United States District Court, D. South Carolina, Orangeburg Division
J. GOSSETT UNITED STATES MAGISTRATE JUDGE
Gwendolyn Singleton, a self-represented litigant, filed this
employment action pursuant to Title VII of the Civil Rights
Act of 1964 (“Title VII”), 42 U.S.C. §§
2000e, et seq.; the Age Discrimination in Employment Act
(“ADEA”), 29 U.S.C. §§ 621, et seq.;
and the Americans with Disabilities Act (“ADA”),
42 U.S.C. §§ 12101, et seq. This matter is before
the court on the plaintiff's motion for appointment of
counsel. (ECF No. 7.)
there is no constitutional right to appointed counsel in
civil actions, such as Title VII, ADEA, and ADA cases.
See, e.g., Mallard v. United States District Court,
490 U.S. 296, 302 (1989); Cook v. Bounds, 518 F.2d
779, 780 (4th Cir. 1975); Young v. K-Mart Corp., 911
F.Supp. 210, 211 (E.D. Va. 1996); Jason v. Baptist
Hosp., 872 F.Supp. 1575 (E.D. Tex. 1994). Whether to
grant a litigant's request for appointment of counsel is
within the discretion of the district courts. See
Ferrelli v. River Manor Health Care Ctr., 323 F.3d 196
(2d Cir. 2003); Young, 911 F.Supp. at 211.
actions, such as those brought under Title VII or the ADA,
provide statutory discretionary authority for a litigant to
request appointment of counsel “in such circumstances
as the court may deem just.” 42 U.S.C. §
2000e-5(f)(1); see also 42 U.S.C. § 12117(a) (ADA)
(applying by reference the powers, remedies, and procedures
in § 2000e-5). However, the circumstances under which a
Title VII litigant is entitled to an appointed counsel are
limited. See 42 U.S.C. § 2000e-5(f)(1) (“Upon
application by the complainant and in such circumstances as
the court may deem just, the court may appoint an attorney
for such complainant.”); Jason, 872 F.Supp. at 1579.
Other actions, such as those filed under the ADEA, have no
provision for appointment of counsel, in which case the
general authority for requesting counsel under 28 U.S.C.
§ 1915(e)(1) may govern. See Dahm v. Clinton,
No. 12-CV-1, 2012 WL 523708, at *1 (N .D. Ind. Feb. 16,
2012). Section 1915(e)(1) provides courts discretion to
“request an attorney to represent any person unable to
afford counsel.” However, a plaintiff must present
“exceptional circumstances.” Miller v.
Simmons, 925 F.2d 962, 966 (4th Cir. 1987) (citing
Cook v. Bounds, 518 F.2d 779 (4th Cir. 1975)).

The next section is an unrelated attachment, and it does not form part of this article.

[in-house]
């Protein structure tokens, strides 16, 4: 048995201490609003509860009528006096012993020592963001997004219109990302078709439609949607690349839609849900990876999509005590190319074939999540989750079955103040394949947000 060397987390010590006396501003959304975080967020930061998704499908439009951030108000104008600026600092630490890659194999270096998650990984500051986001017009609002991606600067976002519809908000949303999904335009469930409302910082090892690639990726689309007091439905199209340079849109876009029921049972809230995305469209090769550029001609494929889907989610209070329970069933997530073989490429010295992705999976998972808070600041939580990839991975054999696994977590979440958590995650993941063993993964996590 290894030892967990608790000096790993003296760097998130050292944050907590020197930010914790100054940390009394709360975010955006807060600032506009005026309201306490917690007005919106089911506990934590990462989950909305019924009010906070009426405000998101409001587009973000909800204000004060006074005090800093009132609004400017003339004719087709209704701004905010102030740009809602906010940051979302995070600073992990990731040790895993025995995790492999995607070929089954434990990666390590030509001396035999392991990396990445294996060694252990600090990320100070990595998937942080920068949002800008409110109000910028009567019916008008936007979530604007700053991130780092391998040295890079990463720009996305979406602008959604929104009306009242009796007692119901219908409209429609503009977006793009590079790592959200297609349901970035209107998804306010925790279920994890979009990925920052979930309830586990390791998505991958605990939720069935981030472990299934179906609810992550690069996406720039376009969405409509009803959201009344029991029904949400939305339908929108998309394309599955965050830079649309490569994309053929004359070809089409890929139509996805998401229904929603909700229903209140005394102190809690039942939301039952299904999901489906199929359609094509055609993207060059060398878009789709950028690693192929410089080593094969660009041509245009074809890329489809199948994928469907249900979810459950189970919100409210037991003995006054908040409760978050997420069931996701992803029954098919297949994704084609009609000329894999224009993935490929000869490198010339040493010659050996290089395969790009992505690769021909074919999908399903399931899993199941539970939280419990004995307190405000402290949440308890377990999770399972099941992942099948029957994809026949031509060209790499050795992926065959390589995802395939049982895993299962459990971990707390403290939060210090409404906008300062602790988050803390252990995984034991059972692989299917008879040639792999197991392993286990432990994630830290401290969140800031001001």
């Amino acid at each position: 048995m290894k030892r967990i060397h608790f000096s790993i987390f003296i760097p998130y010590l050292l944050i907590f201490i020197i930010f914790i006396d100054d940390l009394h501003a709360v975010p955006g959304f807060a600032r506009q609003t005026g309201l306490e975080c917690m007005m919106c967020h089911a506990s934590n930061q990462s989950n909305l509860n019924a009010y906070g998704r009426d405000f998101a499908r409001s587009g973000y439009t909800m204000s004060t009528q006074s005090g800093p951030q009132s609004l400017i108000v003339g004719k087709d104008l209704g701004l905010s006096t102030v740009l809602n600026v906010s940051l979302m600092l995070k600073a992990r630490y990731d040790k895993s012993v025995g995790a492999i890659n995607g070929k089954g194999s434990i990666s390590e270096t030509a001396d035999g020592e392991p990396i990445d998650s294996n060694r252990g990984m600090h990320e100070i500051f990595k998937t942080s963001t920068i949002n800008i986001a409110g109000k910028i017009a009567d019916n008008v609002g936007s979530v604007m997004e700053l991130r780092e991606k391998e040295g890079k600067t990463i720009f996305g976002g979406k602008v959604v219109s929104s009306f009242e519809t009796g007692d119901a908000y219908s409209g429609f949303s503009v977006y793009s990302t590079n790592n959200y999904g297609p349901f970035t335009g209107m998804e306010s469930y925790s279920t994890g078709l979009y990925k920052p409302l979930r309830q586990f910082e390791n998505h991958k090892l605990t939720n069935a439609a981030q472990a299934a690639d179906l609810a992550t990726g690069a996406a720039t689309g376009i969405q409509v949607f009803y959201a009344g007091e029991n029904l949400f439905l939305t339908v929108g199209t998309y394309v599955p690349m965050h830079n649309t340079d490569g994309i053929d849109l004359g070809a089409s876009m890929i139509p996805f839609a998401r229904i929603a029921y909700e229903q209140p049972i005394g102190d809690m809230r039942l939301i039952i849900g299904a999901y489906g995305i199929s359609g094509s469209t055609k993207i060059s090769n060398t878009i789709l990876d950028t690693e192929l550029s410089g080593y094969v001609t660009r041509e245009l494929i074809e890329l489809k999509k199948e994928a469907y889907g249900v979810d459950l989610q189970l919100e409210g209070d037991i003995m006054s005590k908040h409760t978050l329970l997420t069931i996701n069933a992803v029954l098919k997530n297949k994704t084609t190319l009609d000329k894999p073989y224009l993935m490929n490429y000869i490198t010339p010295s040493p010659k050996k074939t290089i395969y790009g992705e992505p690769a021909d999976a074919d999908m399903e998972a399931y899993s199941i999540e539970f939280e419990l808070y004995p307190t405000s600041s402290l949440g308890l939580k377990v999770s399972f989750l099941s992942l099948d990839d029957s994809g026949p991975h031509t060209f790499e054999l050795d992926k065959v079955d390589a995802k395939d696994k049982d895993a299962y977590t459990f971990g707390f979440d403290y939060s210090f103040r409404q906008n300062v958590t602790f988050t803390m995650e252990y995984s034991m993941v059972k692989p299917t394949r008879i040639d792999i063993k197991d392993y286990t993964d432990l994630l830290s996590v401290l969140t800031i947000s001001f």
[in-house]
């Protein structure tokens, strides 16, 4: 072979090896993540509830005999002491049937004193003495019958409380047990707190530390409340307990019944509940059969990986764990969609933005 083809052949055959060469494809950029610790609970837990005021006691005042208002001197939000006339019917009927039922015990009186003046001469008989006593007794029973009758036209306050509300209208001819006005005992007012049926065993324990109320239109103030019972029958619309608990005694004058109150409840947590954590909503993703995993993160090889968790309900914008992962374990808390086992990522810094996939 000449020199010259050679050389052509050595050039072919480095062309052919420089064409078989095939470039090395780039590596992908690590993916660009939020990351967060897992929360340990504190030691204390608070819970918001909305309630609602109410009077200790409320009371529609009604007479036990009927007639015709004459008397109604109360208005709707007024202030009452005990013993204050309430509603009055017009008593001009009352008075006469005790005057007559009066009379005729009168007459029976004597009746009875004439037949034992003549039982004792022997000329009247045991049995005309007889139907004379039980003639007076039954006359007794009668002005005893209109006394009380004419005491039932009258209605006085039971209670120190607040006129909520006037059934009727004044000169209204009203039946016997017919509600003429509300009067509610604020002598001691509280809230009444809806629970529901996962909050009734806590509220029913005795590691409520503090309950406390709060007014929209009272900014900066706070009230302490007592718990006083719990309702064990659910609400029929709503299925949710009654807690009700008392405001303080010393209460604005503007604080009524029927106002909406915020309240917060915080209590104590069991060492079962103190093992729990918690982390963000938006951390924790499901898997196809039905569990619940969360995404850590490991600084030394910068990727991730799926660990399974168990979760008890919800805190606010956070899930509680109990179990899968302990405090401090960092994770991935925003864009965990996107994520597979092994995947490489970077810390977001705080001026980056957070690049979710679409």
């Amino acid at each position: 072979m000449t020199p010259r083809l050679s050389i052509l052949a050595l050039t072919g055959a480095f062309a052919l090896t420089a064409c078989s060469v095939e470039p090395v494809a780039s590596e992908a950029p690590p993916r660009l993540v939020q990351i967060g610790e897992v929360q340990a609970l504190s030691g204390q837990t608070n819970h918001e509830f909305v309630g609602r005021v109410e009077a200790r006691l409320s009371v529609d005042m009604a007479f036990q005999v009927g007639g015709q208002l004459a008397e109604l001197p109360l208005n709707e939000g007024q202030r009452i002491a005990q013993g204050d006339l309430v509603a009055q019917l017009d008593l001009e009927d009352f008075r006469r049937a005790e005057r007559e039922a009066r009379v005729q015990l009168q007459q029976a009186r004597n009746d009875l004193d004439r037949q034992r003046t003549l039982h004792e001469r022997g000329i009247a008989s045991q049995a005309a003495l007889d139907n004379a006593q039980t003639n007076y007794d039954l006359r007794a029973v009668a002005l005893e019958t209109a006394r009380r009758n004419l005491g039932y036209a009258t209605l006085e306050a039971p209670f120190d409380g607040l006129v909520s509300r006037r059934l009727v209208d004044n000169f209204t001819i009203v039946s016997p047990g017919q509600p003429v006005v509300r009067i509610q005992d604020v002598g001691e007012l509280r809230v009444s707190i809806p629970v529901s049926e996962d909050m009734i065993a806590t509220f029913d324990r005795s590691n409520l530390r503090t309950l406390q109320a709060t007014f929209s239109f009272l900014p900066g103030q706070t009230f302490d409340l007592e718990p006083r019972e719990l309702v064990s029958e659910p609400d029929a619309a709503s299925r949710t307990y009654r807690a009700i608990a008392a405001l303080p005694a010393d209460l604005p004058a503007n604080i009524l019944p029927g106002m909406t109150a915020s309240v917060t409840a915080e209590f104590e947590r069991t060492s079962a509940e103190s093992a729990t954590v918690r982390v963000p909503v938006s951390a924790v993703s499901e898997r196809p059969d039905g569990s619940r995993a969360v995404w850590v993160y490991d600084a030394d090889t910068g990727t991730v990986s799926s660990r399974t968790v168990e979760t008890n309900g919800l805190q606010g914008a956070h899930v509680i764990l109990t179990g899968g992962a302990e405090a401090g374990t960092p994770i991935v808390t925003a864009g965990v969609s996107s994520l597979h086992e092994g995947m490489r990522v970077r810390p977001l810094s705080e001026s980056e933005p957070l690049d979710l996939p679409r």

the United States Supreme Court nor the Court of Appeals for
the Fourth Circuit has considered how a district court should
exercise its discretion to appoint counsel. Other circuits
considering appointment of counsel under § 2000e-5(f)(1)
have stated that a district court should consider the
following factors: (1) the plaintiff's financial
resources; (2) the efforts of the plaintiff to retain
counsel; and (3) the merits of the plaintiff's case.
See, e.g., Gonzalez v. Carlin, 907 F.2d 573, 580
(5th Cir. 1990); Poindexter v. Fed. Bureau of
Investigation, 737 F.2d 1173, 1185 (D.C. Cir. 1984);
Bradshaw v. Zoological Soc'y, 662 F.2d 1301,
1318 (9th Cir. 1981). Some circuits have also considered the
plaintiff's ability to represent herself. See Hunter
v. Dep't of Air Force Agency, 846 F.2d 1314, 1317
(11th Cir. 1988); Poindexter, 737 F.2d at 1185. Finding this
authority persuasive, as have other courts in this circuit,
this court will review the plaintiff's request for
appointment of counsel under these four factors. See
Tyson v. Pitt Cnty. Gov't, 919 F.Supp. 205, 207
(E.D. N.C. 1996); Young, 911 F.Supp. at 211.
review of the file, the court has determined that while the
first factor may weigh in the plaintiffs favor, the second,
third, and fourth factors weigh heavily against appointment
of counsel. The plaintiffs motion does not state that she has
previously attempted to retain counsel. Further, based on the
pleadings before the court, the plaintiff appears capable of
addressing the legal issues.
the plaintiff has failed to present any exceptional or
unusual circumstances at this time that would justify her
request for counsel under 28 U.S.C. § 1915(e)(1), nor
would the plaintiff be denied due process if her request were
not granted. ...